From the Business Perspective Newsletter
Voter poll says OP's heading in the right direction
On Nov. 2 Overland Park will elect a new mayor for the first time in 16 years. Voters will choose at least one new city council member, and new members for school boards, the JCCC Board of Trustees, and Water One Board. Decisions made by these governing bodies impact us daily so we shouldn’t allow them to be selected by a small minority of people. Just under 14% of registered voters turned out in the August primary. Better than 2019, but we can do so much better.
This election is a critical juncture for our community. The political divides we’ve seen nationally are manifesting locally. The divisive style that is not successful in DC will surely not be successful at home. Scare tactics and misinformation about issues proliferate in elections. It’s easy to fall prey to what “everyone” seems to believe. Do your homework.
So many issues are at stake in the coming years for the leaders we will elect in a few weeks. In September the Chamber’s Foundation and the Home Builders Association of Greater Kansas City released results of a community poll which indicates community priorities are largely unchanged from the last poll conducted in 2012. The goal of the project was to determine if the growth in Overland Park, combined with changing demographics and the ongoing Covid pandemic, had altered opinions about quality of life and taxation issues. Largely, the answer was “no”.
The project’s pollster, Neil Newhouse of Alexandria-based Public Opinion Strategies, said one of the key messages of the results is “Don’t screw it up.” In a time when approval ratings are hard to come by across the country, retiring Mayor Carl Gerlach earned a 6-1 approval margin in this poll, with 75% of respondents saying the city is heading in the right direction. While acknowledging growth is an issue, 74% judged Overland Park to be growing at the right speed.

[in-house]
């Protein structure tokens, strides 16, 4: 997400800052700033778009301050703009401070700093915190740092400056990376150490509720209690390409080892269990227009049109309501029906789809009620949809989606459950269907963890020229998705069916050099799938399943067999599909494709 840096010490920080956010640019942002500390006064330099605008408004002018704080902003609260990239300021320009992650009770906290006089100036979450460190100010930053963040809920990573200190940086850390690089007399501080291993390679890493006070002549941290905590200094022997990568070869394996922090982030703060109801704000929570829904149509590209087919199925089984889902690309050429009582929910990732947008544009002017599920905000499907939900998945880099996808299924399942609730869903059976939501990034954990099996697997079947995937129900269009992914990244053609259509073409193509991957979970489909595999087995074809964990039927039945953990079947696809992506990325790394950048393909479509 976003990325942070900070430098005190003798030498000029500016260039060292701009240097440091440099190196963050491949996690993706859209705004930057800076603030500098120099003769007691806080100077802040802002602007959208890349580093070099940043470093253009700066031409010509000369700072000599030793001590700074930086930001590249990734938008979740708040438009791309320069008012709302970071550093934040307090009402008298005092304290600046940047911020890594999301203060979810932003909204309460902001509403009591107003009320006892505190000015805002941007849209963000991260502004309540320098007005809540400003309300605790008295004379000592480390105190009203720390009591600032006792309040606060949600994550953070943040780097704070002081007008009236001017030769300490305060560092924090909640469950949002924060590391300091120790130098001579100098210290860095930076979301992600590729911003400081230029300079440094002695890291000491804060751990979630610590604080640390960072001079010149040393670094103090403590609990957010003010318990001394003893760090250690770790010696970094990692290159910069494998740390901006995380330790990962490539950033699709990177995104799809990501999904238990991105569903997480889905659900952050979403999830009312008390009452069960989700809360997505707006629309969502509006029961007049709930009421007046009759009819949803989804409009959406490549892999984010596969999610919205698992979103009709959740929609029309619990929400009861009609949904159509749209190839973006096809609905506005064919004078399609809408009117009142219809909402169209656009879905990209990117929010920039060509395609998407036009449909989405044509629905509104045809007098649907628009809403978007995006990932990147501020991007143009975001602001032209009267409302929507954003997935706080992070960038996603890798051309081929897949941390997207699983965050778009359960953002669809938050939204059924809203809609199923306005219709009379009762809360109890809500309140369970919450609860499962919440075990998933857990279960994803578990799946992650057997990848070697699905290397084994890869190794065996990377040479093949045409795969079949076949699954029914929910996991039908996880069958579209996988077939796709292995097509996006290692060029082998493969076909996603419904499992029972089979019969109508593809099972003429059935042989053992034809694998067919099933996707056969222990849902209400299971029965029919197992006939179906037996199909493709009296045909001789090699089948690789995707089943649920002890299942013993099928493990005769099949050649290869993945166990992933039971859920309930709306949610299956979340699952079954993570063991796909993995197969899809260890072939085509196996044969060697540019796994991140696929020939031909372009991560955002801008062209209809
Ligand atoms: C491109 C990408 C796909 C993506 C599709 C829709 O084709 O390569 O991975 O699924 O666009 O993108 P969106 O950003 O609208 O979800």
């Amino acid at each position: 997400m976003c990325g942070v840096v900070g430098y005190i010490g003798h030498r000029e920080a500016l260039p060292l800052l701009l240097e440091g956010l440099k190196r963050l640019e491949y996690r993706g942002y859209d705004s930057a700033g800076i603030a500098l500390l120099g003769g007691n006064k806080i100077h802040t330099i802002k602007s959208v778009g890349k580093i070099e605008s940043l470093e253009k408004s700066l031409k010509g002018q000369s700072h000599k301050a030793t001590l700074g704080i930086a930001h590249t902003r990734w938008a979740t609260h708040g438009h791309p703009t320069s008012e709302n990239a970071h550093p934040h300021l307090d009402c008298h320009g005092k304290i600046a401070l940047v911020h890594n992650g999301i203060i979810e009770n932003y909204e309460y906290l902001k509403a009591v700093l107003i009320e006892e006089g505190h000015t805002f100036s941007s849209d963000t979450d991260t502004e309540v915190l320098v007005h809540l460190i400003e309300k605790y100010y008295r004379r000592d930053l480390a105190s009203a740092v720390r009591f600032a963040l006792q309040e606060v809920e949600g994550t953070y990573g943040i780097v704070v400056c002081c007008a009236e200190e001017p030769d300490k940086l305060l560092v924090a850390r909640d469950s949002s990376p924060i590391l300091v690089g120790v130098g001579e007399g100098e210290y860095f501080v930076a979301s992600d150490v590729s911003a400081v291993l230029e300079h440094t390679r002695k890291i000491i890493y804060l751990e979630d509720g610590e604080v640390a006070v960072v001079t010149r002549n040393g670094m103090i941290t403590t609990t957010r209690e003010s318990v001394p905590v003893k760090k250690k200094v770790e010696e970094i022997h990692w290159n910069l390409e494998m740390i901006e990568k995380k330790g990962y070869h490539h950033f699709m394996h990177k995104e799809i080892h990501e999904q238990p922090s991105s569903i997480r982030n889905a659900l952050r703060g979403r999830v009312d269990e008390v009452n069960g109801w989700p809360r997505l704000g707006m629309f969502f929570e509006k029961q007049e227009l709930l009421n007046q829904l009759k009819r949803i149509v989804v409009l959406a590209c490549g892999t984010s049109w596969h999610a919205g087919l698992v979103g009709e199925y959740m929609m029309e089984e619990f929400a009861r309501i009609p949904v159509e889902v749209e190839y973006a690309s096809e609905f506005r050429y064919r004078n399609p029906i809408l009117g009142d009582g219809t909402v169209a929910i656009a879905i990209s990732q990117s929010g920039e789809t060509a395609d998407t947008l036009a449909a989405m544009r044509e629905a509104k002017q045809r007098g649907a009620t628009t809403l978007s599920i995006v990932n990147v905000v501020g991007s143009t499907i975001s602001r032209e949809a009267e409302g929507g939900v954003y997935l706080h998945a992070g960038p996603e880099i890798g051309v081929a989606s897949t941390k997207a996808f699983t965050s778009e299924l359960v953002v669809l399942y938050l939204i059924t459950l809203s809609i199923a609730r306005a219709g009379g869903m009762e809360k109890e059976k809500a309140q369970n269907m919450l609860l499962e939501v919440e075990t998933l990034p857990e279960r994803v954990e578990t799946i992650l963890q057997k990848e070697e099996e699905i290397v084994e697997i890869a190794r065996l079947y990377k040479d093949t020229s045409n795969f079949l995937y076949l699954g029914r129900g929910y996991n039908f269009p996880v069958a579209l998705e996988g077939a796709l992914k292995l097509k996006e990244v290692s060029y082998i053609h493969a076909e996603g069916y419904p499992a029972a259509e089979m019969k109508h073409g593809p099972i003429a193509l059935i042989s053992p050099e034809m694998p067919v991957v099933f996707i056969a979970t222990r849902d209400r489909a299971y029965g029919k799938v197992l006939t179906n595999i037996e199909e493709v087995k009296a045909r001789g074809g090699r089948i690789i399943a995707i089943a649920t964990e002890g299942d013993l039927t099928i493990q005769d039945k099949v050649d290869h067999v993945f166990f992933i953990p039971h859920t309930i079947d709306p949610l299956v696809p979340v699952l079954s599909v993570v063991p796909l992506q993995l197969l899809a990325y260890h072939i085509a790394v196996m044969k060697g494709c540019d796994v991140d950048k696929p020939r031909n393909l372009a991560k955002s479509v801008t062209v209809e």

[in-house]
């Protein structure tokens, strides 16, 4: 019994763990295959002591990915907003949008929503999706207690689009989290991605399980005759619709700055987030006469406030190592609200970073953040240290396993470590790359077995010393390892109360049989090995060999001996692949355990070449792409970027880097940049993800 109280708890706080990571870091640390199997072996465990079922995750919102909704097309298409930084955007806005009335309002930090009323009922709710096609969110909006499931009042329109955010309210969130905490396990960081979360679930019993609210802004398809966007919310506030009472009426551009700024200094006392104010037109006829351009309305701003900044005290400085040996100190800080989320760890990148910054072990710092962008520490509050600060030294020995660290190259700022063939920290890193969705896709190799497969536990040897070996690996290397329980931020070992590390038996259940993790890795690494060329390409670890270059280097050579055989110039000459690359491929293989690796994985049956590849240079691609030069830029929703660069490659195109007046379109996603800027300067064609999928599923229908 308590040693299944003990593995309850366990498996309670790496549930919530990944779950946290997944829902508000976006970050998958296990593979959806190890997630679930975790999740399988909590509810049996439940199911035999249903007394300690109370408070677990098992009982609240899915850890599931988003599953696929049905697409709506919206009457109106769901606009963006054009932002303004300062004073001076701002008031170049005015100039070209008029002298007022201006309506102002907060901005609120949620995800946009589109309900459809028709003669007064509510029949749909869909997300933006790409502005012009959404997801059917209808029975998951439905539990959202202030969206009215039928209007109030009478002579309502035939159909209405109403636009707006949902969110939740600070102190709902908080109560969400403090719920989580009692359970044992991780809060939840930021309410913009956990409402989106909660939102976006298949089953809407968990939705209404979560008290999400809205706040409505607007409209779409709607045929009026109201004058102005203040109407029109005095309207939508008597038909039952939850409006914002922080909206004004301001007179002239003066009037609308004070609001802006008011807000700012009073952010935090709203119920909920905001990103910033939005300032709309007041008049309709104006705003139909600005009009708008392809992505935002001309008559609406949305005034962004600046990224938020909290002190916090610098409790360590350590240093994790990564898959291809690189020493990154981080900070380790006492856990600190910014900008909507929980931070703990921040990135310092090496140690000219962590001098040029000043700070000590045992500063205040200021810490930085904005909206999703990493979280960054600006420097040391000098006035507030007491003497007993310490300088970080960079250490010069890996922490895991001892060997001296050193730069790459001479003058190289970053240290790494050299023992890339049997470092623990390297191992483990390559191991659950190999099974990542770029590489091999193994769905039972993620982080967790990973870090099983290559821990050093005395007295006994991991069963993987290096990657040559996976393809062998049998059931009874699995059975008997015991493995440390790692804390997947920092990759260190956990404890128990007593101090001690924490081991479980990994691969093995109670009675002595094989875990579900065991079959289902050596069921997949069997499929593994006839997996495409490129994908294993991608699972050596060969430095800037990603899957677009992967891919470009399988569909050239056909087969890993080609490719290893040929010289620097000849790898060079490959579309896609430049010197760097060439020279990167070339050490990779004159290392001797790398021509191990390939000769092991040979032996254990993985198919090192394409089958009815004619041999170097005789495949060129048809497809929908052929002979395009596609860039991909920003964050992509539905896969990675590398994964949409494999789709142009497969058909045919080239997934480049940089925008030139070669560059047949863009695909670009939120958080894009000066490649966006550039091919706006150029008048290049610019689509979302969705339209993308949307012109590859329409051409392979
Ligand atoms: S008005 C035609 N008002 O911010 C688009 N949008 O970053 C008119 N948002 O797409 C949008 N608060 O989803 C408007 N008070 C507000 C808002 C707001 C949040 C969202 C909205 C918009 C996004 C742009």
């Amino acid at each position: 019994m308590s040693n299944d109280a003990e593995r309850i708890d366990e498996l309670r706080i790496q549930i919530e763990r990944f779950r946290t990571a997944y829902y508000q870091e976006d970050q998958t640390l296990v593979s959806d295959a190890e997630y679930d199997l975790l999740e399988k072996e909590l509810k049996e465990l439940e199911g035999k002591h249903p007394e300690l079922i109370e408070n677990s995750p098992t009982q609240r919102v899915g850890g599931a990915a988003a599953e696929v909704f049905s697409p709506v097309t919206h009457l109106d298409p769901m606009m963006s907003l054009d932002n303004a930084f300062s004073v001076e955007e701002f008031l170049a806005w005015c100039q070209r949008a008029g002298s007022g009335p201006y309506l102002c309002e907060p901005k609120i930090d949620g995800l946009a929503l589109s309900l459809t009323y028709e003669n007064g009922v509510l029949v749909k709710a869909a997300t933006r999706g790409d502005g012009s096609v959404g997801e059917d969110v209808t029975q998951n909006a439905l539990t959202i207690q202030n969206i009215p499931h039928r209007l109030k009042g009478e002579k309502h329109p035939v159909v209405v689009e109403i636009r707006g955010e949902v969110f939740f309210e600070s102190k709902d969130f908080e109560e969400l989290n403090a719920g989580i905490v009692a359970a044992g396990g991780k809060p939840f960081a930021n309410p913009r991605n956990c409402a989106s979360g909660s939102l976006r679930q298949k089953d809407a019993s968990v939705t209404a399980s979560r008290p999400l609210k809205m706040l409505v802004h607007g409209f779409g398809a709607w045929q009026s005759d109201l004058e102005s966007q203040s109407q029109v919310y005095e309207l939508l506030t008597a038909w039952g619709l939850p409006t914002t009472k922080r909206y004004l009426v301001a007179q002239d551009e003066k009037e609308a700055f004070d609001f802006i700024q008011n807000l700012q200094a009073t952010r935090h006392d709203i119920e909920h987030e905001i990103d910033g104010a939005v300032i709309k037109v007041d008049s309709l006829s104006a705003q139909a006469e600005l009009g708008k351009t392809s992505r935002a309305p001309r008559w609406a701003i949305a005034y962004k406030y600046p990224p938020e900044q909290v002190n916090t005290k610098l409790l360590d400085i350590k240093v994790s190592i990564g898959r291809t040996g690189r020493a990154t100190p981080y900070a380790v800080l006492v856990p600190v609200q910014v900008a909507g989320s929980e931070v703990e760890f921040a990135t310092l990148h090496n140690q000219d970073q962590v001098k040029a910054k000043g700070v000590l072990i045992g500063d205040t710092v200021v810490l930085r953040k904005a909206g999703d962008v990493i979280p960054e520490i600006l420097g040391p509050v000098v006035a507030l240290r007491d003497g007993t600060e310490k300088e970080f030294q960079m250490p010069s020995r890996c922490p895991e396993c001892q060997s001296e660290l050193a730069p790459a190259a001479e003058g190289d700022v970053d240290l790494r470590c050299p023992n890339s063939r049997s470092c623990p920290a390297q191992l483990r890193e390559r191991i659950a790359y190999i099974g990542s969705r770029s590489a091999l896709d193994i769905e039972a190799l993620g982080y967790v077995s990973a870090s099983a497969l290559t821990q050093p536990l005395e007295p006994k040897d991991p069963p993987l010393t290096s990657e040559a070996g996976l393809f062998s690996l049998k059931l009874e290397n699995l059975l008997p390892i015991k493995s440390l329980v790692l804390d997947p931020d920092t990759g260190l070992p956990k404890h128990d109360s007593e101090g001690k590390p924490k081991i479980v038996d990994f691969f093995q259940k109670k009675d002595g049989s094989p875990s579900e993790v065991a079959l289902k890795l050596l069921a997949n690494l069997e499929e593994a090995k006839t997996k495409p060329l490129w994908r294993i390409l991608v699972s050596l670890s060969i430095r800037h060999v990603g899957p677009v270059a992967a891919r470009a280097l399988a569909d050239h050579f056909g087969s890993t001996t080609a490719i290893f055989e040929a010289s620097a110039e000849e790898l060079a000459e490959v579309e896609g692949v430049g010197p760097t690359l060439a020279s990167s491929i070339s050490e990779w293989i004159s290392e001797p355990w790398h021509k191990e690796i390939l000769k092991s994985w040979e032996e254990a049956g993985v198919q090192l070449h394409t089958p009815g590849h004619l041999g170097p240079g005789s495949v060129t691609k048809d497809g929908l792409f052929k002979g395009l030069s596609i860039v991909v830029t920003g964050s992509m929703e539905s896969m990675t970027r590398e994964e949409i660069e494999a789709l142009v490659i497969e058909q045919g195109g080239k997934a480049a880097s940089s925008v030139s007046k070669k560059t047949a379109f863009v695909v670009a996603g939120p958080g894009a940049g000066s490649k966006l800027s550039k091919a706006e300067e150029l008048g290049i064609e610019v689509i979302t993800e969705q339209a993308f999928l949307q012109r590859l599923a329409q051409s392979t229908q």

Not surprisingly, pre-K-12 schools and public safety top the list of quality of life priorities voters rate as critical to our success (as they did in 2012), followed by access to mental health care, economic development and job growth, and access to quality health care. Providing mental health education and services topped the list of priorities for which voters would pay higher taxes, though there were others, including pre-K thru 12, higher ed and infrastructure to name a few. Voters nixed higher taxes to replace the much-discussed chip-seal method of resurfacing streets as well as paying more for a new city hall.
What do these results mean to you? It’s data. It’s not real votes, but it does indicate the statistically valid opinions of real voters who say they like our community, believe it’s governed well and are even willing to pay more for quality of life amenities to make it better. They identified new issues including mental health and housing variety as priorities we must work on. Oh, and they LOVE JCCC. So take a look at the poll results at opchamber.org. Check out the candidates at votejoco.com. Match your issues with the candidates who will make your business prosper and build your quality of life. And make it happen by VOTING.
Tracey Osborne Oltjen, CCE, IOM
President & CEO